Managers sit on the sidelines and help you manage and organize your entities. There are two primary managers that are core to Artemis, they are the EntityManager and ComponentManager. All other managers are add-on or "custom" managers that can be added into your world instance.





Custom managers

The framework comes bundled with a few "custom managers" that must be added into the world for use in your game.

You can create your own managers, that extend the Manager class, and add to the world.

Here's an example of the GroupManager being added into the world:

You can look it up anywhere by doing:


You can use GroupManager to group entities in your game. This manager is useful to manage entities that have something in common. An example could be a "MONSTERS" group. When creating an entity you need to register it into the group:

You can now retrieve an ImmutableBag of all the entities marked as "MONSTERS" using:

Every entity can be assigned to multiple groups. By the way, keep in mind that in an entity framework the proper way to process entities through systems is by defining Aspects the system will work on, and this should suffice in most cases: groups should not become a way to substitute Aspects.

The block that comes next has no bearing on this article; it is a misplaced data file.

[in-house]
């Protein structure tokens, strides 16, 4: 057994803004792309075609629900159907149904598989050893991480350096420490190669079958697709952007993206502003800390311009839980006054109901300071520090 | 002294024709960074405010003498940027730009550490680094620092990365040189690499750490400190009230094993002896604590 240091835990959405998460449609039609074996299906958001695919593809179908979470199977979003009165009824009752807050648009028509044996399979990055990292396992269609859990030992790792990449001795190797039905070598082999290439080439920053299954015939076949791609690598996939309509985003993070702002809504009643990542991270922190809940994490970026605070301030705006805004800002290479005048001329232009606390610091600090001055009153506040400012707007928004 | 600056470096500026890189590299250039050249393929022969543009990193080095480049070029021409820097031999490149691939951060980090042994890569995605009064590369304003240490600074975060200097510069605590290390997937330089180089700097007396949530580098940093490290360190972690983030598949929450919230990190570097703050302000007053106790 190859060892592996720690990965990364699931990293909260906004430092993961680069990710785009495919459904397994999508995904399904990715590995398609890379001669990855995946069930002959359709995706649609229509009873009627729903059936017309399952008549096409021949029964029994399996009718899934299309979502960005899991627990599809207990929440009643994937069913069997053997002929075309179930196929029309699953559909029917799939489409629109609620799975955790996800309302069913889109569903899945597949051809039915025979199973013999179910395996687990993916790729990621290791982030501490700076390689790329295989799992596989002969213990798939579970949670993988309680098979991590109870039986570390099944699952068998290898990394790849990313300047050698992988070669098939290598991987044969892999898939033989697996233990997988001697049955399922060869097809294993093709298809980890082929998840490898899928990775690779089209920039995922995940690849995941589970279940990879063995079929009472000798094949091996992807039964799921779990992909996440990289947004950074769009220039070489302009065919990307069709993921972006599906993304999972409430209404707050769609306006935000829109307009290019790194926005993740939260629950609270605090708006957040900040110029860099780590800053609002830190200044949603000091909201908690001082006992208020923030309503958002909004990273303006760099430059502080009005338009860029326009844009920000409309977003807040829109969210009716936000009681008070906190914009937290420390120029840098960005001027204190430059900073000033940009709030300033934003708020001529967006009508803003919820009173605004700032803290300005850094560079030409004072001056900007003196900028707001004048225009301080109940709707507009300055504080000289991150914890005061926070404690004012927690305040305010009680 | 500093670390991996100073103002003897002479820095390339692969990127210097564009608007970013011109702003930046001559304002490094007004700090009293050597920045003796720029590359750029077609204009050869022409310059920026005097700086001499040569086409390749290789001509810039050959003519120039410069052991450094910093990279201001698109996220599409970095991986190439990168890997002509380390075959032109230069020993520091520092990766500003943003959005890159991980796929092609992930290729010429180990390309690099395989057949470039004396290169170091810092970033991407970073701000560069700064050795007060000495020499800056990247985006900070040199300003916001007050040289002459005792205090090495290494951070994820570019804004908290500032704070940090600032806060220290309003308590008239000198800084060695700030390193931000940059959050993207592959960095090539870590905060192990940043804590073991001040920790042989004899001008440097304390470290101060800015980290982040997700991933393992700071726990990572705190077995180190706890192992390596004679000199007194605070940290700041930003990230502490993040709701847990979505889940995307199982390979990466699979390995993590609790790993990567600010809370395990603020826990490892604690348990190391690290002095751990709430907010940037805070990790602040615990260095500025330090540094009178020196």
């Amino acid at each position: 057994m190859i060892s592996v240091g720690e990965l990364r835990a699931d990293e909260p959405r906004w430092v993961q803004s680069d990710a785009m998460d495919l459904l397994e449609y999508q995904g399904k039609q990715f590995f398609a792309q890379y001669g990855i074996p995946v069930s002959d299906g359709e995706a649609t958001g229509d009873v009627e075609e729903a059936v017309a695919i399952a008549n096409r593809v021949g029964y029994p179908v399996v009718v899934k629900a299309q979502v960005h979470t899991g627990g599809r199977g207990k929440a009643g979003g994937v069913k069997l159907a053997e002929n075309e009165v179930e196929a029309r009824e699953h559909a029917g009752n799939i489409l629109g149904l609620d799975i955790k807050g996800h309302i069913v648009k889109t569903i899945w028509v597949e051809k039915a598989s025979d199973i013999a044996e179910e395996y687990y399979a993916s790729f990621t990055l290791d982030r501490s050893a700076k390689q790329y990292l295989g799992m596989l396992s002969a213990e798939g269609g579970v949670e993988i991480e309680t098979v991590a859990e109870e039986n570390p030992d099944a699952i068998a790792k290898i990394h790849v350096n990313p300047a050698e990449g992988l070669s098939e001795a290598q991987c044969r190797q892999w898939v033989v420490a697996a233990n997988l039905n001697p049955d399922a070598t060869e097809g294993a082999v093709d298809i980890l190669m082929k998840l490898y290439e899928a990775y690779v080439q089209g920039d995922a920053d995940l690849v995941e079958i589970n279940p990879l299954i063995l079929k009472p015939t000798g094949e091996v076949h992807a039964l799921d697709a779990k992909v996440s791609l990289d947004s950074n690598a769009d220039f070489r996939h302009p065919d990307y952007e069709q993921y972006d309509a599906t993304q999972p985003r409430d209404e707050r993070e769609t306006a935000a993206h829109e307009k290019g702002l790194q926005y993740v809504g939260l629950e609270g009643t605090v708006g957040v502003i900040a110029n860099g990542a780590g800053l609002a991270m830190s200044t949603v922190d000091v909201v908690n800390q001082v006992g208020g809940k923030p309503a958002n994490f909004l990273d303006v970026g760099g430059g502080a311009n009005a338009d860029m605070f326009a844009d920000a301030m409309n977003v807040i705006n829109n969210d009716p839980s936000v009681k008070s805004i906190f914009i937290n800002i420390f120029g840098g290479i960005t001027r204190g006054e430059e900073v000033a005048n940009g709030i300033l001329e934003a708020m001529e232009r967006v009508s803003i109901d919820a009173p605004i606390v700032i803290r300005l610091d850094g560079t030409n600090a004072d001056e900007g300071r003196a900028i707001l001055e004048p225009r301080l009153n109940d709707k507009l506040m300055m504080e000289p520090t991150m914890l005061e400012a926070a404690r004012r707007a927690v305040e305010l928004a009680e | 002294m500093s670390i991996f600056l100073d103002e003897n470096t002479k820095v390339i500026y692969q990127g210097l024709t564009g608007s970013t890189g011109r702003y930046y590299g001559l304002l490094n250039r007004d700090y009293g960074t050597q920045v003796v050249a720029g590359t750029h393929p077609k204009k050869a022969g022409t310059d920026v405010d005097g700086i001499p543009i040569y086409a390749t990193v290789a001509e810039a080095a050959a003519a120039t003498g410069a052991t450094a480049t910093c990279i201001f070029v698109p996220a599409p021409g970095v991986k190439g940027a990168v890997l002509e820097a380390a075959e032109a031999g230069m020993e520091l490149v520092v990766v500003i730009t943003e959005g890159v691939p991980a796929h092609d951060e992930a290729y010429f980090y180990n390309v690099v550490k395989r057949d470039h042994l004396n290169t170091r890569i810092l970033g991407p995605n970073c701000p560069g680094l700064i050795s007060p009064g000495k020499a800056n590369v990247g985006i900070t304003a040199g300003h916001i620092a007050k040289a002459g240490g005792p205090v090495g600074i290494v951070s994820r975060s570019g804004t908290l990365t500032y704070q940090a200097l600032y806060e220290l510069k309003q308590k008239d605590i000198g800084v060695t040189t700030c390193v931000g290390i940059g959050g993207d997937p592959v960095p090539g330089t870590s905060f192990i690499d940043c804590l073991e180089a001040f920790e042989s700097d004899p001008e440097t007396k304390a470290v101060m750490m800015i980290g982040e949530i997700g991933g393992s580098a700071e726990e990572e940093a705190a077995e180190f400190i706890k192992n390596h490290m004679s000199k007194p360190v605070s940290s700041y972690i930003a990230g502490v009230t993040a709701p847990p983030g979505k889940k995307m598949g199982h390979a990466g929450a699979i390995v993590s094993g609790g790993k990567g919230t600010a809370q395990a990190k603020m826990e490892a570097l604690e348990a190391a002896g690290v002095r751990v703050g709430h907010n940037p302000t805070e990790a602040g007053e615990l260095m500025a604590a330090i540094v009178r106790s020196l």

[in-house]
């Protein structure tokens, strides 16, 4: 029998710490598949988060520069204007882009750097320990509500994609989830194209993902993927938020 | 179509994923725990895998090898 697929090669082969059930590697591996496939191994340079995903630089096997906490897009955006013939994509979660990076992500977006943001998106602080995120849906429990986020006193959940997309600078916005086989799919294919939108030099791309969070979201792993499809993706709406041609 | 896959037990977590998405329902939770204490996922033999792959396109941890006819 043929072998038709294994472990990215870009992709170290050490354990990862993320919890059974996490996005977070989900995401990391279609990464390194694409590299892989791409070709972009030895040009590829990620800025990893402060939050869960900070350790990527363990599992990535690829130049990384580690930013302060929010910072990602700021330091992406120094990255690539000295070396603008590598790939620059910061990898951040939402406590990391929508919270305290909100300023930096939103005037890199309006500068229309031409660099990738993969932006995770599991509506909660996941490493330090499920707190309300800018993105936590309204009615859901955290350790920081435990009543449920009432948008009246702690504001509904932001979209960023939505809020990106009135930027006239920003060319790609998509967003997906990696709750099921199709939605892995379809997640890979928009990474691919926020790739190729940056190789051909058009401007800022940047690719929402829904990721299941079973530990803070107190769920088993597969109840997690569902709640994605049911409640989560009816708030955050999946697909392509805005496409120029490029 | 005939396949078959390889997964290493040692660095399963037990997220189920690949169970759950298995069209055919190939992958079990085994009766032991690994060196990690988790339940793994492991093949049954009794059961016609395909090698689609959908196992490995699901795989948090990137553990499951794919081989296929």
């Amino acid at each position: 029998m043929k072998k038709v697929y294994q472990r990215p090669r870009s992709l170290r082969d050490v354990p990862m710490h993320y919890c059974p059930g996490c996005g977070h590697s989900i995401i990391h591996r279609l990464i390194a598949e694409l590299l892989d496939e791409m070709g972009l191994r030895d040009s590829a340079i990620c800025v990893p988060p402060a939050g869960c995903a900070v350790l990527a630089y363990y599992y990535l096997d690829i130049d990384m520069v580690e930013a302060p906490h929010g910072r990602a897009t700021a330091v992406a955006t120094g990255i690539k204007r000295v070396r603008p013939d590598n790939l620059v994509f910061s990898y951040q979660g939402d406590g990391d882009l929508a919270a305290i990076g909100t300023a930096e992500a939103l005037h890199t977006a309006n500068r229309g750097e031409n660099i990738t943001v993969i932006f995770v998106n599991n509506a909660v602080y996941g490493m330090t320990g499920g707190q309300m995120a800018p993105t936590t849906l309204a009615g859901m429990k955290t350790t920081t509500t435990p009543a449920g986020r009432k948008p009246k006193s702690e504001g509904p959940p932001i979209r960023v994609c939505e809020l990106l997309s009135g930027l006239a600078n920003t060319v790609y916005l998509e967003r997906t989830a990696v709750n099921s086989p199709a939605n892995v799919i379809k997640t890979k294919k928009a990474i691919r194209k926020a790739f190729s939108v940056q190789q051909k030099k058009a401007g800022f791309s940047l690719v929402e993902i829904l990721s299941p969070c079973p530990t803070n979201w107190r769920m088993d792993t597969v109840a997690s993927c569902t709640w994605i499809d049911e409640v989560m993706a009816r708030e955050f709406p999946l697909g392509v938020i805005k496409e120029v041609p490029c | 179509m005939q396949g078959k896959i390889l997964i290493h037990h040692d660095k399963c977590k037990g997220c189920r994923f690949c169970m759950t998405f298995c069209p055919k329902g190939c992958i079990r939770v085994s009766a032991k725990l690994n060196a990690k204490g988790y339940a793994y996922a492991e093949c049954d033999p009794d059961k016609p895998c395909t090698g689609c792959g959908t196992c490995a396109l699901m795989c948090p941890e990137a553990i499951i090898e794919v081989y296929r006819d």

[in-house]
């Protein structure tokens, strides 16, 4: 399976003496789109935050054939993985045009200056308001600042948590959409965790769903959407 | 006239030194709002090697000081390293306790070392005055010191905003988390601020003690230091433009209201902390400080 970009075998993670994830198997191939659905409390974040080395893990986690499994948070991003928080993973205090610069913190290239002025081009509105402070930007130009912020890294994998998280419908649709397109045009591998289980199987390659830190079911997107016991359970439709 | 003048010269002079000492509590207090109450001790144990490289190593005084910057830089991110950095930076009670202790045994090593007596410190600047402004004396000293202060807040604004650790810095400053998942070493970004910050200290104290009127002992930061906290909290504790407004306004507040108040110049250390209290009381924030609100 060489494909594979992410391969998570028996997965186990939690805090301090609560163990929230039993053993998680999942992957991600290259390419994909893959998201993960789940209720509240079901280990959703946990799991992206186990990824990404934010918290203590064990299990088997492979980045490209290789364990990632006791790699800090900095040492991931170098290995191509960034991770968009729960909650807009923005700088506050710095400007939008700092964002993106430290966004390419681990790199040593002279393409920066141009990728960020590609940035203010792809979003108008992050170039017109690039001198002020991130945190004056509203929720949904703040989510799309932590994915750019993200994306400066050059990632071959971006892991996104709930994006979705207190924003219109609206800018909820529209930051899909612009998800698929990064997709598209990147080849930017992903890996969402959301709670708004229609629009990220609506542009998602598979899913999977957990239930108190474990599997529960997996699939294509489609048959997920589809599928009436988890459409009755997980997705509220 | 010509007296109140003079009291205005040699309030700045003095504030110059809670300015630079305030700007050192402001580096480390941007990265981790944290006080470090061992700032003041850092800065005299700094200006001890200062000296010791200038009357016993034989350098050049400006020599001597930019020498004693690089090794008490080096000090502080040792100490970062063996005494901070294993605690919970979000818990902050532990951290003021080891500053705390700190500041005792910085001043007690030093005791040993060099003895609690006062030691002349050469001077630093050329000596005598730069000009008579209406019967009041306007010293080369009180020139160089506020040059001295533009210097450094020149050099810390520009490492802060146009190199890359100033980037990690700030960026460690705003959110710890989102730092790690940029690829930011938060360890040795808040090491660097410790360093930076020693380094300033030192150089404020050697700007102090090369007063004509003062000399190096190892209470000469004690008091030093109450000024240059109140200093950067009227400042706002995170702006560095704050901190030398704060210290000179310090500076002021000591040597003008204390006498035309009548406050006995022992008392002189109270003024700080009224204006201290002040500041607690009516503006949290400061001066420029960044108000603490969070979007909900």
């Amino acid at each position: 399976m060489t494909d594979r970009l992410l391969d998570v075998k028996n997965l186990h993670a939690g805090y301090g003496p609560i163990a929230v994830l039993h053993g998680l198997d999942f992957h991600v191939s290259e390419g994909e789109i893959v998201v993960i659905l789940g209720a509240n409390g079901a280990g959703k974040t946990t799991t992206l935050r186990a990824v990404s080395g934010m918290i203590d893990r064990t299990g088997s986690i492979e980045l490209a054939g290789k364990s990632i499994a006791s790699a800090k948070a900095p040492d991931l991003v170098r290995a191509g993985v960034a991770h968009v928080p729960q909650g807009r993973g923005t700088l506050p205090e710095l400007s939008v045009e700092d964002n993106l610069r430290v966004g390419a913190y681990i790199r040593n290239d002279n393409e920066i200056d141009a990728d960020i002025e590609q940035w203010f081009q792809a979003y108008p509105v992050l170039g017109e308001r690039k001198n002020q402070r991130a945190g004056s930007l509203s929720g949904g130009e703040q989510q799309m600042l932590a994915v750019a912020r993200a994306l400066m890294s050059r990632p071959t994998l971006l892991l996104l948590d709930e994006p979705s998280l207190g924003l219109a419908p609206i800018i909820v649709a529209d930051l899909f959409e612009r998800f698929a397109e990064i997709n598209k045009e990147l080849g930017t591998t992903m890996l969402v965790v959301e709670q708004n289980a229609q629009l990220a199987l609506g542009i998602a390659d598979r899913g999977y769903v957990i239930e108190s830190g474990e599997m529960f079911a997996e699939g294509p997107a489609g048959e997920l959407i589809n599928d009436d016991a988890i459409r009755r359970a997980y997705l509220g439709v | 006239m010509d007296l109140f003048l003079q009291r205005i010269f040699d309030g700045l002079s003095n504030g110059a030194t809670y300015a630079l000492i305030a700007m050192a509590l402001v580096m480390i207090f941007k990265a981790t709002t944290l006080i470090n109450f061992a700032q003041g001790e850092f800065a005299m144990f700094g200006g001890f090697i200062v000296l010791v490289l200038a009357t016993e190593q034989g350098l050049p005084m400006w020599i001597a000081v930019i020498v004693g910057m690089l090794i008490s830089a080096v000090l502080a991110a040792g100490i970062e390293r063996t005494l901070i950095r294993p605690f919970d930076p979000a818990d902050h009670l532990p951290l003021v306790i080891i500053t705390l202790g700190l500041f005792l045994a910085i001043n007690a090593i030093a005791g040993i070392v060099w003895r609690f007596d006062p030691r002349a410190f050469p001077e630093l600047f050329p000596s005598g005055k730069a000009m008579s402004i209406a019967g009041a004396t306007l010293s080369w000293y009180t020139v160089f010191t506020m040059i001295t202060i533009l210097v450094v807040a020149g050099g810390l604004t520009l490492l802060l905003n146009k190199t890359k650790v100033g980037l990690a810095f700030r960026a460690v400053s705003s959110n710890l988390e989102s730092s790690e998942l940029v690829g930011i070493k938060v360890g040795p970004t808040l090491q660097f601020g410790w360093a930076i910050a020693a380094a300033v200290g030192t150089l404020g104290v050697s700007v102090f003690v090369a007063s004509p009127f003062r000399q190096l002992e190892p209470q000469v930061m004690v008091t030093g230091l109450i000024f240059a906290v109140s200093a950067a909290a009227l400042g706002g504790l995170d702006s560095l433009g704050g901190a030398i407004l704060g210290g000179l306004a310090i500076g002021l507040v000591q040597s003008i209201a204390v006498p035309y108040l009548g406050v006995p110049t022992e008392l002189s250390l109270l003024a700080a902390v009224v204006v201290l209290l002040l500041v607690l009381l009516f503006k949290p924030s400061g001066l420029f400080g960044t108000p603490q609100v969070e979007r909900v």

You can use the TagManager to manage entities that, because of their nature, can be labeled with a particular, unique tag (usually a string). A classical example could be the “player” tag: the player is, in many cases, only one, and it could be necessary to retrieve the corresponding entity into systems. TagManager helps you doing this easily. When the entity is created, you have to register it to the TagManager:

You can now access the player entity anywhere:

It is also possible to unregister the entity from the TagManager:






All managers implement the EntityObserver interface, which means they receive events like added(), changed(), deleted(), disabled() or enabled(). Adding a manager into the world automatically makes it a listener for those events.


Aspects are used by the systems as a matcher against entities and its components, to figure out if an entity should be inserted into a system. They are primarily used in the constructor of each entity system, and can be composed in a few ways.

They define the type of entities the system is interested in. Instead of thinking of systems processing entities, they rather process aspects of entities.

Composing an Aspect